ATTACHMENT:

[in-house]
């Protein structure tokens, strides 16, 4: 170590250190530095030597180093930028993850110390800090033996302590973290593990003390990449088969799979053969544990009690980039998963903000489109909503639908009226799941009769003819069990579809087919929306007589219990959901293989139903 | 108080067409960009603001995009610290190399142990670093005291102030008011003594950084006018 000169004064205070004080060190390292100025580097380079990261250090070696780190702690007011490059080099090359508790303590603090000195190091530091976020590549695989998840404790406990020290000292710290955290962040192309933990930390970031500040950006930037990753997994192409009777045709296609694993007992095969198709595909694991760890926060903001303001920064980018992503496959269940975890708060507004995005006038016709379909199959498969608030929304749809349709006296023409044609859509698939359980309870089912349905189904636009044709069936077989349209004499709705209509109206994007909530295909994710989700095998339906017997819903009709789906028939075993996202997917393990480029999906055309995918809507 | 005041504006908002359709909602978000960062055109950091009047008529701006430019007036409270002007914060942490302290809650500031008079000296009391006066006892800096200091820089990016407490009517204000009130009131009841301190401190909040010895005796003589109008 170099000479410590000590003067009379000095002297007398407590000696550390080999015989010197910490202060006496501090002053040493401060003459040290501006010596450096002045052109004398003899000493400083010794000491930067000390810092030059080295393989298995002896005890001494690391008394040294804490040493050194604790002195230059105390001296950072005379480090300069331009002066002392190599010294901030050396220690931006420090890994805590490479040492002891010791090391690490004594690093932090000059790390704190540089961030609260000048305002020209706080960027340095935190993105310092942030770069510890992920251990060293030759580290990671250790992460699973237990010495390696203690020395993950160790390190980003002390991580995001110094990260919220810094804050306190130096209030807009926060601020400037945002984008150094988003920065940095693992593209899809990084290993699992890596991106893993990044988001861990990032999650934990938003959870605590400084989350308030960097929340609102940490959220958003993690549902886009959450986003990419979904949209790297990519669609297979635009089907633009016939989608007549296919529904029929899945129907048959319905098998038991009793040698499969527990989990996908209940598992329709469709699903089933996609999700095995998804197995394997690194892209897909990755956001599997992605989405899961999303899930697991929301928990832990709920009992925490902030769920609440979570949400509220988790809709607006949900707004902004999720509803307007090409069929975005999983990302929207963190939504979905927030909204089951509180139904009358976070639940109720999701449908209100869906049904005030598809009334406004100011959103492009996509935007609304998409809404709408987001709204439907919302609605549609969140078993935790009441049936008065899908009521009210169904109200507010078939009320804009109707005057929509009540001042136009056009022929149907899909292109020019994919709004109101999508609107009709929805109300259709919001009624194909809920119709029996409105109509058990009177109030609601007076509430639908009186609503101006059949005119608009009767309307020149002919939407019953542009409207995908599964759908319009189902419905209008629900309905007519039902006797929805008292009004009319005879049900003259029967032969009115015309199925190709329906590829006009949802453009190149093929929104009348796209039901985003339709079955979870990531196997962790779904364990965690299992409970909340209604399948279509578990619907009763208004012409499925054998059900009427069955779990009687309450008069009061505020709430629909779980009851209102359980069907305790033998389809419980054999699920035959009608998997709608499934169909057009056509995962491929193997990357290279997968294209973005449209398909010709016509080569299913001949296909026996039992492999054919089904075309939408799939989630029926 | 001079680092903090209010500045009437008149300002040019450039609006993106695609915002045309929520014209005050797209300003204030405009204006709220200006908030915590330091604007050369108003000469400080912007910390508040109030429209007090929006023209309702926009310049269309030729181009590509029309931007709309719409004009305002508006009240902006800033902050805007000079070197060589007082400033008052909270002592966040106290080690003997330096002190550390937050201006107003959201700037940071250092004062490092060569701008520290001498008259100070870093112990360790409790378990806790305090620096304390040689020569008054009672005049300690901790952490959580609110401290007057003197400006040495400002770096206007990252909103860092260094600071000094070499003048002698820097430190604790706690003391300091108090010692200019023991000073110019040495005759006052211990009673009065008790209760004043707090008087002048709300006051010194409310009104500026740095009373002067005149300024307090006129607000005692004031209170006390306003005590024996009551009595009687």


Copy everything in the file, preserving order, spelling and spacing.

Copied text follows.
[in-house]
């Protein structure tokens, strides 16, 4: 170590250190530095030597180093930028993850110390800090033996302590973290593990003390990449088969799979053969544990009690980039998963903000489109909503639908009226799941009769003819069990579809087919929306007589219990959901293989139903 | 108080067409960009603001995009610290190399142990670093005291102030008011003594950084006018 000169004064205070004080060190390292100025580097380079990261250090070696780190702690007011490059080099090359508790303590603090000195190091530091976020590549695989998840404790406990020290000292710290955290962040192309933990930390970031500040950006930037990753997994192409009777045709296609694993007992095969198709595909694991760890926060903001303001920064980018992503496959269940975890708060507004995005006038016709379909199959498969608030929304749809349709006296023409044609859509698939359980309870089912349905189904636009044709069936077989349209004499709705209509109206994007909530295909994710989700095998339906017997819903009709789906028939075993996202997917393990480029999906055309995918809507 | 005041504006908002359709909602978000960062055109950091009047008529701006430019007036409270002007914060942490302290809650500031008079000296009391006066006892800096200091820089990016407490009517204000009130009131009841301190401190909040010895005796003589109008 170099000479410590000590003067009379000095002297007398407590000696550390080999015989010197910490202060006496501090002053040493401060003459040290501006010596450096002045052109004398003899000493400083010794000491930067000390810092030059080295393989298995002896005890001494690391008394040294804490040493050194604790002195230059105390001296950072005379480090300069331009002066002392190599010294901030050396220690931006420090890994805590490479040492002891010791090391690490004594690093932090000059790390704190540089961030609260000048305002020209706080960027340095935190993105310092942030770069510890992920251990060293030759580290990671250790992460699973237990010495390696203690020395993950160790390190980003002390991580995001110094990260919220810094804050306190130096209030807009926060601020400037945002984008150094988003920065940095693992593209899809990084290993699992890596991106893993990044988001861990990032999650934990938003959870605590400084989350308030960097929340609102940490959220958003993690549902886009959450986003990419979904949209790297990519669609297979635009089907633009016939989608007549296919529904029929899945129907048959319905098998038991009793040698499969527990989990996908209940598992329709469709699903089933996609999700095995998804197995394997690194892209897909990755956001599997992605989405899961999303899930697991929301928990832990709920009992925490902030769920609440979570949400509220988790809709607006949900707004902004999720509803307007090409069929975005999983990302929207963190939504979905927030909204089951509180139904009358976070639940109720999701449908209100869906049904005030598809009334406004100011959103492009996509935007609304998409809404709408987001709204439907919302609605549609969140078993935790009441049936008065899908009521009210169904109200507010078939009320804009109707005057929509009540001042136009056009022929149907899909292109020019994919709004109101999508609107009709929805109300259709919001009624194909809920119709029996409105109509058990009177109030609601007076509430639908009186609503101006059949005119608009009767309307020149002919939407019953542009409207995908599964759908319009189902419905209008629900309905007519039902006797929805008292009004009319005879049900003259029967032969009115015309199925190709329906590829006009949802453009190149093929929104009348796209039901985003339709079955979870990531196997962790779904364990965690299992409970909340209604399948279509578990619907009763208004012409499925054998059900009427069955779990009687309450008069009061505020709430629909779980009851209102359980069907305790033998389809419980054999699920035959009608998997709608499934169909057009056509995962491929193997990357290279997968294209973005449209398909010709016509080569299913001949296909026996039992492999054919089904075309939408799939989630029926 | 001079680092903090209010500045009437008149300002040019450039609006993106695609915002045309929520014209005050797209300003204030405009204006709220200006908030915590330091604007050369108003000469400080912007910390508040109030429209007090929006023209309702926009310049269309030729181009590509029309931007709309719409004009305002508006009240902006800033902050805007000079070197060589007082400033008052909270002592966040106290080690003997330096002190550390937050201006107003959201700037940071250092004062490092060569701008520290001498008259100070870093112990360790409790378990806790305090620096304390040689020569008054009672005049300690901790952490959580609110401290007057003197400006040495400002770096206007990252909103860092260094600071000094070499003048002698820097430190604790706690003391300091108090010692200019023991000073110019040495005759006052211990009673009065008790209760004043707090008087002048709300006051010194409310009104500026740095009373002067005149300024307090006129607000005692004031209170006390306003005590024996009551009595009687």